May 27, 2012

Seizing a Crisis: How Great Nonprofits Grew Amid the Economy’s Challenges

Andy Dean

City Year, Feeding America, and Habitat for Humanity took bold actions at a time when many nonprofits were paralyzed.

What makes a nonprofit great is no easy question to answer in good times. But it’s even tougher—and more important—as America’s nonprofits adjust to a new austere financial reality.

We started asking this question in the mid-2000s—a boom time for the nonprofit world—as we gathered research for our book, Forces for Good: The Six Practices of High-Impact Nonprofits. We wanted to know how a dozen successful nonprofits had rapidly increased their reach in recent decades, and in 2007 we published our findings about what made them great. That year, philanthropy would peak at its all-time high.

As we prepared to issue a new edition of our book, we wondered whether the groups in our study had weathered the recent global economic crisis and, if so, what they might teach other nonprofits about how to survive in difficult times.

The biggest lesson, it turns out, is that by seizing the crisis as an opportunity, some of the nation’s most effective groups are achieving even more impact during the downturn.

Along the way, the majority significantly increased their revenue as well—which truly surprised us.

Teach for America, for example, vaulted from $41-million in 2005 to $277-million in 2010—and landed as No. 136 on The Chronicle’s Philanthropy 400 by 2011. Four other groups we studied essentially doubled in size (the Center on Budget and Policy Priorities, City Year, Habitat for Humanity, and the Heritage Foundation). And almost all the others grew at healthy clips.

It was counterintuitive to us that these nonprofits managed to expand both their impact and their budgets during the Great Recession. Here are a few lessons we learned about how they did it:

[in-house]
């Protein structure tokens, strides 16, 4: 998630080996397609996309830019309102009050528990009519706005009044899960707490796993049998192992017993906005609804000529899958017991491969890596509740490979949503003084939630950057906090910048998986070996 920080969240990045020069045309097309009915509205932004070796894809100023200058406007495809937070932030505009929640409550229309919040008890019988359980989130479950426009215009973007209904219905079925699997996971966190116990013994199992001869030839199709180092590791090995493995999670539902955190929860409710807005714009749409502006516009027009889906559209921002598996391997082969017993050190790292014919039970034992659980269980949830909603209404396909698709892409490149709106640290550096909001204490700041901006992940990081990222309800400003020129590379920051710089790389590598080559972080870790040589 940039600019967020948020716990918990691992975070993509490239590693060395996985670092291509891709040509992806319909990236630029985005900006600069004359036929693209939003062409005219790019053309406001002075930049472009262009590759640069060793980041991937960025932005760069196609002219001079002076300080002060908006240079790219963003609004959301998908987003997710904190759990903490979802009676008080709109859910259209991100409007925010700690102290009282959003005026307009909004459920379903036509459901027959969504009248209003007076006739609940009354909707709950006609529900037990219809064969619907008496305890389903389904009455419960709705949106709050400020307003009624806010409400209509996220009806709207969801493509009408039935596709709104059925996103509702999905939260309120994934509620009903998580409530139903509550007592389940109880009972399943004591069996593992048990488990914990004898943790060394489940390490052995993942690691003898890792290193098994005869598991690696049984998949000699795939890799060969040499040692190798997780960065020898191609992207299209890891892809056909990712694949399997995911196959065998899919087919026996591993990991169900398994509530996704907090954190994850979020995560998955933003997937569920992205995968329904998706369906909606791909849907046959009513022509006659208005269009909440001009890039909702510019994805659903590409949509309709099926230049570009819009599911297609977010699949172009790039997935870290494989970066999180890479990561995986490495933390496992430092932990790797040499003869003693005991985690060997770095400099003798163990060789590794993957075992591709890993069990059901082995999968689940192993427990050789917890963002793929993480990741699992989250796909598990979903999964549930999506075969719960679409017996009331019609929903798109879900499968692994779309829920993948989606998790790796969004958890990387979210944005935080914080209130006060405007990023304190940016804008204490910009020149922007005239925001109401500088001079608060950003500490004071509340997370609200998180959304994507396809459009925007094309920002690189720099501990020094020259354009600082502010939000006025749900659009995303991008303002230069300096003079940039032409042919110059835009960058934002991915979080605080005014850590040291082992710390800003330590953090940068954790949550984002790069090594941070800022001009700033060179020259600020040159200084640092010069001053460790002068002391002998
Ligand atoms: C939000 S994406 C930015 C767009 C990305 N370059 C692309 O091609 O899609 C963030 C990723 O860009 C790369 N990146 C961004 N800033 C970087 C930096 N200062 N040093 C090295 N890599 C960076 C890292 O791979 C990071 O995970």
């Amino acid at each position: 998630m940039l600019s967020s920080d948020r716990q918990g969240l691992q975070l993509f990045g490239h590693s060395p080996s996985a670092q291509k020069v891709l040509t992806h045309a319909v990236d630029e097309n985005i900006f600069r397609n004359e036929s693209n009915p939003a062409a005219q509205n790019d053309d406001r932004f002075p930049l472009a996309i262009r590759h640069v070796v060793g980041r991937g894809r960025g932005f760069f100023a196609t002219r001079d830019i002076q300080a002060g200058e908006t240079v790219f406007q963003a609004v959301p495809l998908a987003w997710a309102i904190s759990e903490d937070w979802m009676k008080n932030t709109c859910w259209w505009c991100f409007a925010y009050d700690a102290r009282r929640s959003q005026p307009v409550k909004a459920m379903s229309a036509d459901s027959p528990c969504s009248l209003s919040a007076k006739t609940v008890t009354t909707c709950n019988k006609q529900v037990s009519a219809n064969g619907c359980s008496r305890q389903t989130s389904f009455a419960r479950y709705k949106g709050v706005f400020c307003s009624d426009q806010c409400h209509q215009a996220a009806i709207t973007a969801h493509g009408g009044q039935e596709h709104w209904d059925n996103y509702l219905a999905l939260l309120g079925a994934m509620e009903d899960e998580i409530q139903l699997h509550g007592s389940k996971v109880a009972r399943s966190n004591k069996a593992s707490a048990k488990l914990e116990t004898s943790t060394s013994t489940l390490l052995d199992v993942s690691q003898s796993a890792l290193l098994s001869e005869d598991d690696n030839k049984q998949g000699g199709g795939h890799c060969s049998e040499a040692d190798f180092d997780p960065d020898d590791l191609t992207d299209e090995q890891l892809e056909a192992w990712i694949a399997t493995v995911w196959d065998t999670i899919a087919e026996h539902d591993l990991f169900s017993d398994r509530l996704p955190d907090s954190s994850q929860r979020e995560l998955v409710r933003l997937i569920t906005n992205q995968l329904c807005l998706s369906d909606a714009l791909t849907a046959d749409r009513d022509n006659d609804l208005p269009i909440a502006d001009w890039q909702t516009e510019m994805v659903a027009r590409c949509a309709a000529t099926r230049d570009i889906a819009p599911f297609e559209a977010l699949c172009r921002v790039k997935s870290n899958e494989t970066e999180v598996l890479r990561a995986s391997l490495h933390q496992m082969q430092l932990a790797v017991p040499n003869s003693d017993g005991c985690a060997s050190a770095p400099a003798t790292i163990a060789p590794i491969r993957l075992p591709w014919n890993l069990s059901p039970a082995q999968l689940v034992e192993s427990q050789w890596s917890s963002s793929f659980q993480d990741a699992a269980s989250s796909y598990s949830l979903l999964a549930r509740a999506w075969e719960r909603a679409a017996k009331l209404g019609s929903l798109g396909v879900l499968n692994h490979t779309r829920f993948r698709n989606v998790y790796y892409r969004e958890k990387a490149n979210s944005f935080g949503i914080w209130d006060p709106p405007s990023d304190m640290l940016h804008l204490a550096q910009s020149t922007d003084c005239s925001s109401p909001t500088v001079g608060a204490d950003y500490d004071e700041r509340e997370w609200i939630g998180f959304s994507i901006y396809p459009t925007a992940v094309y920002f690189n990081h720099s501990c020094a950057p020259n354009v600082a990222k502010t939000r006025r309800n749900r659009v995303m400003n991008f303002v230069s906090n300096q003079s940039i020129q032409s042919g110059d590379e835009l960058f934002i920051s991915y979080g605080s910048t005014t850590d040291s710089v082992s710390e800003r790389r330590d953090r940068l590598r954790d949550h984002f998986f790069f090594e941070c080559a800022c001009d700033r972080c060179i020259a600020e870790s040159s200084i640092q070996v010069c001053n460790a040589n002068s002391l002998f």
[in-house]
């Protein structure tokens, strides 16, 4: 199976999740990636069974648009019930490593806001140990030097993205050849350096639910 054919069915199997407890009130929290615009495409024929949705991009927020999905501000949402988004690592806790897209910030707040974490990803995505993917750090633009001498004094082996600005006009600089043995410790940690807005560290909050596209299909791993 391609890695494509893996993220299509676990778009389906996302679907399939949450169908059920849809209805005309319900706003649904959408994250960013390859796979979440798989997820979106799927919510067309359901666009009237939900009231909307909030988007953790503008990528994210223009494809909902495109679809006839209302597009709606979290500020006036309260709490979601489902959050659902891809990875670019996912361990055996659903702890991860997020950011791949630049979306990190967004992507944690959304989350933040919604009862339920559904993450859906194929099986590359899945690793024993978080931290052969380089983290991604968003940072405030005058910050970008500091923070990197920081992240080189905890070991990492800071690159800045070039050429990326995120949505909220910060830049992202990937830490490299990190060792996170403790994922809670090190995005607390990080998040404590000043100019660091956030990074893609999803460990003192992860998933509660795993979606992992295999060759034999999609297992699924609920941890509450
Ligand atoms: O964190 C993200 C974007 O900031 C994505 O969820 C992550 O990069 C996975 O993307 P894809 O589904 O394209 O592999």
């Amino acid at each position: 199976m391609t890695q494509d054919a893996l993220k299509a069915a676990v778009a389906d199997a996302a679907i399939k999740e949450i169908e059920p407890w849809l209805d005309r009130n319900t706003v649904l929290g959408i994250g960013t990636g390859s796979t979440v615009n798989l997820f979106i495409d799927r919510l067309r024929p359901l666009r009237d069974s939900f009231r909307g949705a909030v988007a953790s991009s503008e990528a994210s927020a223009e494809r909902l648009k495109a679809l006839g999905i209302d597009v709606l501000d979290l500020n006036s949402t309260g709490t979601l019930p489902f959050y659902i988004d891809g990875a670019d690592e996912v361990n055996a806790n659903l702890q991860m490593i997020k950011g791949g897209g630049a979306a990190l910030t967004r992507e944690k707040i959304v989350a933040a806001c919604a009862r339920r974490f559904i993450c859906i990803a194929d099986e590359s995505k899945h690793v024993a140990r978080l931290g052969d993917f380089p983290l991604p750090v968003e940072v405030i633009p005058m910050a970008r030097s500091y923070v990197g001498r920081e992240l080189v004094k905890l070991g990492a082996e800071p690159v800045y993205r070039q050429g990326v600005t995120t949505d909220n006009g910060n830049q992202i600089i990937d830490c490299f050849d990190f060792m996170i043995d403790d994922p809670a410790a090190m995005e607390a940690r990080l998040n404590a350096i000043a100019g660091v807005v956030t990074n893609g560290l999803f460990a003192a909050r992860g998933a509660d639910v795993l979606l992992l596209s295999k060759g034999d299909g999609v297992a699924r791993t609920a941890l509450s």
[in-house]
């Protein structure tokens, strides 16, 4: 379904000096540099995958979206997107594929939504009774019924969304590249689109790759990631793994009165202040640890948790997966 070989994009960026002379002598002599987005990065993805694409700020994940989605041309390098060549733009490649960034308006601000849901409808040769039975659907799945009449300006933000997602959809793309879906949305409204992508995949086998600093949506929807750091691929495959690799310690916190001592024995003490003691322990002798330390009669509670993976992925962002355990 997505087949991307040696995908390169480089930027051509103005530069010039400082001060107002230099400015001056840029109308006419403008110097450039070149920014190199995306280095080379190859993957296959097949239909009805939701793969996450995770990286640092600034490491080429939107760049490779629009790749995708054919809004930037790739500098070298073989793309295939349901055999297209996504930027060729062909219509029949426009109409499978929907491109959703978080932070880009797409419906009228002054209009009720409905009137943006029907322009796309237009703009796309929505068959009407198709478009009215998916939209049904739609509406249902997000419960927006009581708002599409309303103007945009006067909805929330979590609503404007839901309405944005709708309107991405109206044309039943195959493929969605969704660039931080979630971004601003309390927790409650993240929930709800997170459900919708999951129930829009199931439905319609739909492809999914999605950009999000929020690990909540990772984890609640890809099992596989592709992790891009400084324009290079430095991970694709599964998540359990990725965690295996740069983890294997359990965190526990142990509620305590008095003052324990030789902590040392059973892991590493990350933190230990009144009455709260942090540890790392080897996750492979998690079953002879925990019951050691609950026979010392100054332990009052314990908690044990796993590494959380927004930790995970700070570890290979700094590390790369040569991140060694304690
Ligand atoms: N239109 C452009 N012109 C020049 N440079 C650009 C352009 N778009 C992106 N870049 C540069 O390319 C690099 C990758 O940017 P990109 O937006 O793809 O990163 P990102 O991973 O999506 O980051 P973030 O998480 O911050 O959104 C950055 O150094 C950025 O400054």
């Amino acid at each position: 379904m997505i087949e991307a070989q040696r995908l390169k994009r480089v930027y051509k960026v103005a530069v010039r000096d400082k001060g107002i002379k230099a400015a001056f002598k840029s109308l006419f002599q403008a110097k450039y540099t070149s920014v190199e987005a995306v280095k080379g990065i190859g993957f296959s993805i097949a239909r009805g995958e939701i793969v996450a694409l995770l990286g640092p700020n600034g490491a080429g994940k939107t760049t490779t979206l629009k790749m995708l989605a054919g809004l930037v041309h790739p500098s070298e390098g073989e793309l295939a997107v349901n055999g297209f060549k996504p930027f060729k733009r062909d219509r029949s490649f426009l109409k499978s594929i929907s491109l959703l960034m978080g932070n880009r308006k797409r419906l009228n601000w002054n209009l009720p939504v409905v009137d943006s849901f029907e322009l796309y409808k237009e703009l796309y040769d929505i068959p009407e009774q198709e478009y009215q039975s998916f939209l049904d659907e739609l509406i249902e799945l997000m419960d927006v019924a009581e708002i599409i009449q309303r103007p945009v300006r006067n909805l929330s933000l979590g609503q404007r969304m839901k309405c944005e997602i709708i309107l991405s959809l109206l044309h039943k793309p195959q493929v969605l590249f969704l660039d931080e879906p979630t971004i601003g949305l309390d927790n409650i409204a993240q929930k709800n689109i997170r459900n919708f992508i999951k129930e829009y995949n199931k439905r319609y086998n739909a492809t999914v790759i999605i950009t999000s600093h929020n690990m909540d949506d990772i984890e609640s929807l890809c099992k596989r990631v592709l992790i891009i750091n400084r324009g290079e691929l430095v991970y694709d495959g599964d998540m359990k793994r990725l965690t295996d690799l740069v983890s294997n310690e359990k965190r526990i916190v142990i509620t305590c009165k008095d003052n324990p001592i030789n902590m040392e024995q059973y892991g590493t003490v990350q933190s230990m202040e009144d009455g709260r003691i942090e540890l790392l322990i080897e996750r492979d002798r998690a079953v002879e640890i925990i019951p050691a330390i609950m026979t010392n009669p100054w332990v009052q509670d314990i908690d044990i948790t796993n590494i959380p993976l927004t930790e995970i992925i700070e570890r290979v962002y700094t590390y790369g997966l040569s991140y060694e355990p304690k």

Accelerate in a downturn. Instead of causing setbacks, the recession became a force that seemed to propel high-performing groups forward. Rather than putting their foot on the fundraising brake, as so many nonprofits did, most of them accelerated their development efforts.

For instance, in 2006, Habitat for Humanity set an ambitious goal of growing from $1-billion to $4-billion across its global network of affiliates; although it had fallen short as of 2011, it still doubled its annual global revenue to $2-billion.

City Year’s transformative growth was also dramatic: Two years before the recession, its chief executive, Michael Brown, led an intensive strategic-planning exercise. At the time, City Year was operating on $40-million annually with sites in 21 cities and continued to lobby to defend and promote AmeriCorps, the national-service program that financed a good part of City Year’s growth. But Mr. Brown felt that City Year “needed to show that national service wasn’t just nice but necessary.”

To do that, the group decided to stop trying to solve a multitude of community problems and instead focus on just one: improving student performance in challenged public schools. This required that City Year drop its traditional corps-member volunteer activities that weren’t education focused—a difficult move, given the group’s 20-year track record doing things the old way (and the many supporters who were invested in the approach).